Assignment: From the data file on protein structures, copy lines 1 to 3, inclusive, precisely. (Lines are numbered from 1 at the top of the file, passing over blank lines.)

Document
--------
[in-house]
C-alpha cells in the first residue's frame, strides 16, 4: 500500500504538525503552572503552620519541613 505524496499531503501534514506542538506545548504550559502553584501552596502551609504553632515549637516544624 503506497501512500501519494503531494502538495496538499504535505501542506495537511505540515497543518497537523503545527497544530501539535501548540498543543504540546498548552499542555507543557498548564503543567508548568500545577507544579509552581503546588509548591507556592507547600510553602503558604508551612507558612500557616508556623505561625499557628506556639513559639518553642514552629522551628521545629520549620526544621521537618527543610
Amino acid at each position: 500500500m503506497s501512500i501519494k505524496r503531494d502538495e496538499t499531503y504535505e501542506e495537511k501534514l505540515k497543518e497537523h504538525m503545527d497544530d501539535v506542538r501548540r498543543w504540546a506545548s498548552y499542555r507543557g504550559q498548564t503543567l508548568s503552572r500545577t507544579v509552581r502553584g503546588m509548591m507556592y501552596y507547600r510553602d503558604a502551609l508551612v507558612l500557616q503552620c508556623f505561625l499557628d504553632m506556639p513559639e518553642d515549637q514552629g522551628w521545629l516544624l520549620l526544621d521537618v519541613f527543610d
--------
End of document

[in-house]
C-alpha cells in the first residue's frame, strides 16, 4: 500500500504538525503552572503552620519541613 505524496499531503501534514506542538506545548504550559502553584501552596502551609504553632515549637516544624 503506497501512500501519494503531494502538495496538499504535505501542506495537511505540515497543518497537523503545527497544530501539535501548540498543543504540546498548552499542555507543557498548564503543567508548568500545577507544579509552581503546588509548591507556592507547600510553602503558604508551612507558612500557616508556623505561625499557628506556639513559639518553642514552629522551628521545629520549620526544621521537618527543610
Amino acid at each position: 500500500m503506497s501512500i501519494k505524496r503531494d502538495e496538499t499531503y504535505e501542506e495537511k501534514l505540515k497543518e497537523h504538525m503545527d497544530d501539535v506542538r501548540r498543543w504540546a506545548s498548552y499542555r507543557g504550559q498548564t503543567l508548568s503552572r500545577t507544579v509552581r502553584g503546588m509548591m507556592y501552596y507547600r510553602d503558604a502551609l508551612v507558612l500557616q503552620c508556623f505561625l499557628d504553632m506556639p513559639e518553642d515549637q514552629g522551628w521545629l516544624l520549620l526544621d521537618v519541613f527543610d